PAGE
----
It's a pipe dream, sure.  But there are steps that we could be making in that direction, if we wanted to.  Maybe if we were all more open to new ideas then we wouldn't be here, staring at a box office filled waist deep with the slop of our recycled youth; maybe if we paid more attention, instead of seeing things that in all likelihood will be crap just because we recognize the brand, then smart genre movies like Ex Machina and Predestination wouldn't be such a precious rarity.  I guess, engage a little harder with your entertainment is what I'm suggesting.  Perhaps expect a little more, and realise that there's space in your head and in the world for new ideas.  Maybe don't tear into the Jupiter Ascending's of this world without even bothering to watch them.  You know, stuff like that.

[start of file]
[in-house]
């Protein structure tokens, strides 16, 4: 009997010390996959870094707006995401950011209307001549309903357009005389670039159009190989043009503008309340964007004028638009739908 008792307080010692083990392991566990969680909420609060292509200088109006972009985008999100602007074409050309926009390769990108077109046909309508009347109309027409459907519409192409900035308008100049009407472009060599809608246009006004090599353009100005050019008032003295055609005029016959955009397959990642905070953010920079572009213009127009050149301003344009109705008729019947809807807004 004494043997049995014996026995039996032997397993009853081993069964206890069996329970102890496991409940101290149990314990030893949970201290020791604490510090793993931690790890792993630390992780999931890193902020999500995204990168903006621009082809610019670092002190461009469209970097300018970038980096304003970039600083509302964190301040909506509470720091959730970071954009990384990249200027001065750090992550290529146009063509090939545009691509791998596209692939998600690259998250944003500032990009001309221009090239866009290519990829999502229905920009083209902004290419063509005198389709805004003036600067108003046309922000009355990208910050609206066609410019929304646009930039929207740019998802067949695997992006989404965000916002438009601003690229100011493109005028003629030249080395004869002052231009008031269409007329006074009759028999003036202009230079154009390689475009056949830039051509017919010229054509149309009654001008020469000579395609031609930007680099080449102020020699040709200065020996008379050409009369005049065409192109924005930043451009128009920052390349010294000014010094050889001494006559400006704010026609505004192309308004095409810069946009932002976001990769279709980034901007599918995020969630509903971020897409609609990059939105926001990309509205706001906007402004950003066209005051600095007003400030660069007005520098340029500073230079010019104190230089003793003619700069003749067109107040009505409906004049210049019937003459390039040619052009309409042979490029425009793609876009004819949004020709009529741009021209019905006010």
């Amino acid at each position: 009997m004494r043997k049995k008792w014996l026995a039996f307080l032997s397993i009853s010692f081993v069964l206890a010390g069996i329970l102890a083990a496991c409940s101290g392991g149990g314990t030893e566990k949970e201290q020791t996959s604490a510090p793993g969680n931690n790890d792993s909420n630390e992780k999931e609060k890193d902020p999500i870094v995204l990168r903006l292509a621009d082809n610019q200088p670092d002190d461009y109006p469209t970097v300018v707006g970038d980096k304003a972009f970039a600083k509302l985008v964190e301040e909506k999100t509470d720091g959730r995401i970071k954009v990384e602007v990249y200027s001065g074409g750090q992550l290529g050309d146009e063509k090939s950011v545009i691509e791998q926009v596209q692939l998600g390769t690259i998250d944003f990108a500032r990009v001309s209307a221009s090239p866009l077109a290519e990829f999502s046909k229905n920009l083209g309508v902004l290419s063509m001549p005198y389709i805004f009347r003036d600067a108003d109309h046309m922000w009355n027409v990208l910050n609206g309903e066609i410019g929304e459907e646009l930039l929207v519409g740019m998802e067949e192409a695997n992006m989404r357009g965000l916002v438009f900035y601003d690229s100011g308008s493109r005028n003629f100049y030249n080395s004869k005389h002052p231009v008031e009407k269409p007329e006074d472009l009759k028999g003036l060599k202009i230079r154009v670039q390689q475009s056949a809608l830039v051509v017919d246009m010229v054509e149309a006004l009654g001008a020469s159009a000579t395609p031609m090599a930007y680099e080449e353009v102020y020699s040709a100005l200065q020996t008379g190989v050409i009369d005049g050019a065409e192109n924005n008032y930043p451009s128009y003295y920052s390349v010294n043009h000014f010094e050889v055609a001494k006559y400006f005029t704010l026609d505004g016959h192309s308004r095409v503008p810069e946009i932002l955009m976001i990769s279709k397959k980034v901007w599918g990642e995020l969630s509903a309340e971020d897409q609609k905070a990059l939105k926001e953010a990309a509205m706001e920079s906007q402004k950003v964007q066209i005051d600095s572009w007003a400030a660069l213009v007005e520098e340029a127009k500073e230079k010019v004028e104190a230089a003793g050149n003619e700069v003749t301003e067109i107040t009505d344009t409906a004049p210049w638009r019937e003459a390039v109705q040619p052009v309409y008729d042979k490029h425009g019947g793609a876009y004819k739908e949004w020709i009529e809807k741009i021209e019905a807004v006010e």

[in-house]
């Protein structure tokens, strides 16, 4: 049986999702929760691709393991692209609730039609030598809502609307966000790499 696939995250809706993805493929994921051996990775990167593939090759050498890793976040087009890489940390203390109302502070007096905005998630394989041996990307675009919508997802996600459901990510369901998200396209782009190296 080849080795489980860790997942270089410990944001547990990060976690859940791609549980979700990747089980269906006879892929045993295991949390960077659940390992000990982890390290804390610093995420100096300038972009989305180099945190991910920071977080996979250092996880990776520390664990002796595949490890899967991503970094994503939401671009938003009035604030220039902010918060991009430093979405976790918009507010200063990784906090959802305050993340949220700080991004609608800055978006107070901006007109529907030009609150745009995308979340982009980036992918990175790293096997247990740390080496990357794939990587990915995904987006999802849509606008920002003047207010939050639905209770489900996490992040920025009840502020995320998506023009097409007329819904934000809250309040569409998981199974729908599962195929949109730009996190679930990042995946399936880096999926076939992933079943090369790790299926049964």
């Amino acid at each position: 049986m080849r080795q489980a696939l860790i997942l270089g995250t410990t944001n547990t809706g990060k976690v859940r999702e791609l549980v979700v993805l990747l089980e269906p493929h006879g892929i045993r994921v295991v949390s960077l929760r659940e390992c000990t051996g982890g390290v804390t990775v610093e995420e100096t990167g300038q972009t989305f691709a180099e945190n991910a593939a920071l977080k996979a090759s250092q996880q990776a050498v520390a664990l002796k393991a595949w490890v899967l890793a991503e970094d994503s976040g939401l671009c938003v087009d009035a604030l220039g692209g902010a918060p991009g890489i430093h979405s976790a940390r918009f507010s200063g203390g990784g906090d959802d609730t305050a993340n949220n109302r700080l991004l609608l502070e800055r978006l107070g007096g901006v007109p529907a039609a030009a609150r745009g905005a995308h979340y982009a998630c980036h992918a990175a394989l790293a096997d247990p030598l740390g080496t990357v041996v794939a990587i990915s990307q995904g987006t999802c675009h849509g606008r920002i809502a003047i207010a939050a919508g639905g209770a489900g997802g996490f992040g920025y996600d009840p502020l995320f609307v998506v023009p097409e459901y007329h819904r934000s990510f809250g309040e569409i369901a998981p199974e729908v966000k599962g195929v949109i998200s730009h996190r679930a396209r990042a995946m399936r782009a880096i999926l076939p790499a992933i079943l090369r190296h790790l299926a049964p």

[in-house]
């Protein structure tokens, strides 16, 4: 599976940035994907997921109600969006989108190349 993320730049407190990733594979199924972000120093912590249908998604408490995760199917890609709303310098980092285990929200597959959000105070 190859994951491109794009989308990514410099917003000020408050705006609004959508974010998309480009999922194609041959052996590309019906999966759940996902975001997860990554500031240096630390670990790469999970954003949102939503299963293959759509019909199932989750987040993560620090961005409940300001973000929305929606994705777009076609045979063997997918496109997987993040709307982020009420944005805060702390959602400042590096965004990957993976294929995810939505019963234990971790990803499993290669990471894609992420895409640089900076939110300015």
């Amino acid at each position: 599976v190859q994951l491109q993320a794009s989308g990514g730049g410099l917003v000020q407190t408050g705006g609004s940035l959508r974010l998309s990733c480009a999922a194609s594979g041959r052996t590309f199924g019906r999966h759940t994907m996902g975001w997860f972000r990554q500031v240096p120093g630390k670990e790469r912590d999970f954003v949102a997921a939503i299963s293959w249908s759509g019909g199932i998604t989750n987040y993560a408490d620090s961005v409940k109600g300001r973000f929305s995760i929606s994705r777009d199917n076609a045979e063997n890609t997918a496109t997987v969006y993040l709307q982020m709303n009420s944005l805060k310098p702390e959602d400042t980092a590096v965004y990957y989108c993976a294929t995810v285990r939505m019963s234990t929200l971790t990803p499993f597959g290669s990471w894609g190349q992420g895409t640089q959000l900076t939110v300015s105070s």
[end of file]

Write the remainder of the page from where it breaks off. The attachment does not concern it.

Or don't, and maybe we'll finally get that M.A.S.K movie they keep promising.  Oh, and Thundercats, that's happening soon right?  And weren't they even talking about a Visionaries movie, even though no one ever gave the slightest damn about Visionaries?  You know what, actually I'm easy either way.  But could we at least all agree to keep Michael Bay away from these things?  Because Michael Bay's M.A.S.K is not a thing I have any need to see.

Thursday, 14 July 2016

The Sign in the Moonlight: Launching at Edge-Lit

 I think that the last time I had a book launch was for my first novel Giant Thief, five or so years ago, and that wasn't much of a thing all told - more of a book hermitage, really - so there's no shortage of reasons for me to be looking forward to this coming Saturday.